We searched ALOIS ‐ the Cochrane Dementia and Cognitive Improvement Group’s Specialized Register, the Cochrane Central Register of Controlled Trials (CENTRAL) (all years to Issue 9 of 12, 2017), MEDLINE (Ovid SP 1950 to September 2017), Embase (Ovid SP 1974 to Sepetmber 2017), Web of Science (ISI Web of Science 1945 to September 2017), PsycINFO (Ovid SP 1806 to September 2017), CINAHL (all dates to September 2017), LILACS (all dates to September 2017), World Health Organization (WHO) International Clinical Trials Registry Platform (ICTRP), ClinicalTrials.gov, and Dissertation Abstracts International (DAI) up to 6 September 2017, with no language restrictions.
Randomised controlled trials (RCTs) of MBSR for family carers of people with dementia.
Data collection and analysis
Two review authors independently screened references for inclusion criteria, extracted data, assessed the risk of bias of trials with the Cochrane ‘Risk of bias’ tool, and evaluated the quality of the evidence using the GRADE instrument. We contacted study authors for additional information, then conducted meta‐analyses, or reported results narratively in the case of insufficient data. We used standard methodological procedures expected by Cochrane.
We included five RCTs involving 201 carers assessing the effectiveness of MBSR. Controls used in included studies varied in structure and content. Mindfulness‐based stress reduction programmes were compared with either active controls (those matched for time and attention with MBSR, i.e. education, social support, or progressive muscle relaxation), or inactive controls (those not matched for time and attention with MBSR, i.e. self help education or respite care). One trial used both active and inactive comparisons with MBSR. All studies were at high risk of bias in terms of blinding of outcome assessment. Most studies provided no information about selective reporting, incomplete outcome data, or allocation concealment.
- Compared with active controls, MBSR may reduce depressive symptoms of carers at the end of the intervention (3 trials, 135 participants; standardised mean difference (SMD) ‐0.63, 95% confidence interval (CI) ‐0.98 to ‐0.28; P<0.001; low‐quality evidence). We could not be certain of any effect on clinically significant depressive symptoms (very low‐quality evidence).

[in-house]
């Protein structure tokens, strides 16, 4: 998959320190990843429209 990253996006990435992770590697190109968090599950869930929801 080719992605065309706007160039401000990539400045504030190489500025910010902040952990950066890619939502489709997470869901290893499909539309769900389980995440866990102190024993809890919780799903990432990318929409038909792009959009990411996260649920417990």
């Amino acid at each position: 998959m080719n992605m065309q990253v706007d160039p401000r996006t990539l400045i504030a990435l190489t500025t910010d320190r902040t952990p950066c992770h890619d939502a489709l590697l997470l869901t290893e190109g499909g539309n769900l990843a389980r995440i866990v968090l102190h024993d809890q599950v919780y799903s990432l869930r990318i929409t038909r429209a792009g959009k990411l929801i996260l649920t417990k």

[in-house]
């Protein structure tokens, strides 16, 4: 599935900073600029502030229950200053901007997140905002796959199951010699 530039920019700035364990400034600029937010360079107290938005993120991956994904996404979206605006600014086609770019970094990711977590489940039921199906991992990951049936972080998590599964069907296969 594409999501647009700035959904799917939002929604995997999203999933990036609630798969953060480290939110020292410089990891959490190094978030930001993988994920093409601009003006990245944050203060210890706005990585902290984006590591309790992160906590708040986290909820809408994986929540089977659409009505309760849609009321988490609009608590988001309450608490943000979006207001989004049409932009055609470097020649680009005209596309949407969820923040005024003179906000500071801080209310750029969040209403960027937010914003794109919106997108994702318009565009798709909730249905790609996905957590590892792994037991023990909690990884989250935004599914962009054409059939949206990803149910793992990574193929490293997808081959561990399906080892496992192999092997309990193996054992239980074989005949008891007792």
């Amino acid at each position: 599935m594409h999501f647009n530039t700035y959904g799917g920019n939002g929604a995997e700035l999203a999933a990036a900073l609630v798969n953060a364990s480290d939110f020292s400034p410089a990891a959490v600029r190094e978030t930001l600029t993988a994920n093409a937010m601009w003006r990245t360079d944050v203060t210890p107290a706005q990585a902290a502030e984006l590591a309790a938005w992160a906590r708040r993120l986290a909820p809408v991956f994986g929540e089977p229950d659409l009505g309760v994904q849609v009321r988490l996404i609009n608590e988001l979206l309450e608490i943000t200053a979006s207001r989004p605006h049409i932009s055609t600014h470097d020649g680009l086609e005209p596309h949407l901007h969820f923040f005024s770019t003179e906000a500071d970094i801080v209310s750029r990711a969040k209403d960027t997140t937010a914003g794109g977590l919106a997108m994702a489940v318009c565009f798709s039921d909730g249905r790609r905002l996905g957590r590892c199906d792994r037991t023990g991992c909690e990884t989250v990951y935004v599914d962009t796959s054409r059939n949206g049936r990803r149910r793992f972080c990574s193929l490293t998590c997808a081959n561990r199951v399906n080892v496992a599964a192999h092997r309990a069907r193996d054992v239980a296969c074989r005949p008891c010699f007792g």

Mindfulness‐based stress reduction compared with active control may decrease carer anxiety at the end of the intervention (1 trial, 78 participants; mean difference (MD) ‐7.50, 95% CI ‐13.11 to ‐1.89; P<0.001; low‐quality evidence) and may slightly increase carer burden (3 trials, 135 participants; SMD 0.24, 95% CI ‐0.11 to 0.58; P=0.18; low‐quality evidence), although both results were imprecise, and we could not exclude little or no effect. Due to the very low quality of the evidence, we could not be sure of any effect on carers’ coping style, nor could we determine whether carers were more or less likely to drop out of treatment.
- Compared with inactive controls, MBSR showed no clear evidence of any effect on depressive symptoms (2 trials, 50 participants; MD ‐1.97, 95% CI ‐6.89 to 2.95; P=0.43; low‐quality evidence). We could not be certain of any effect on clinically significant depressive symptoms (very low‐quality evidence).
In this comparison, MBSR may also reduce carer anxiety at the end of the intervention (1 trial, 33 participants; MD ‐7.27, 95% CI ‐14.92 to 0.38; P=0.06; low‐quality evidence), although we were unable to exclude little or no effect. Due to the very low quality of the evidence, we could not be certain of any effects of MBSR on carer burden, the use of positive coping strategies, or dropout rates.
We found no studies that looked at quality of life of carers or care‐recipients, or institutionalisation.
Only one included study reported on adverse events, noting a single adverse event related to yoga practices at home
After accounting for non‐specific effects of the intervention (i.e. comparing it with an active control), low‐quality evidence suggests that MBSR may reduce carers’ depressive symptoms and anxiety, at least in the short term.
There are significant limitations to the evidence base on MBSR in this population. Our GRADE assessment of the evidence was low to very low quality. We downgraded the quality of the evidence primarily because of high risk of detection or performance bias, and imprecision.
In conclusion, MBSR has the potential to meet some important needs of the carer, but more high‐quality studies in this field are needed to confirm its efficacy.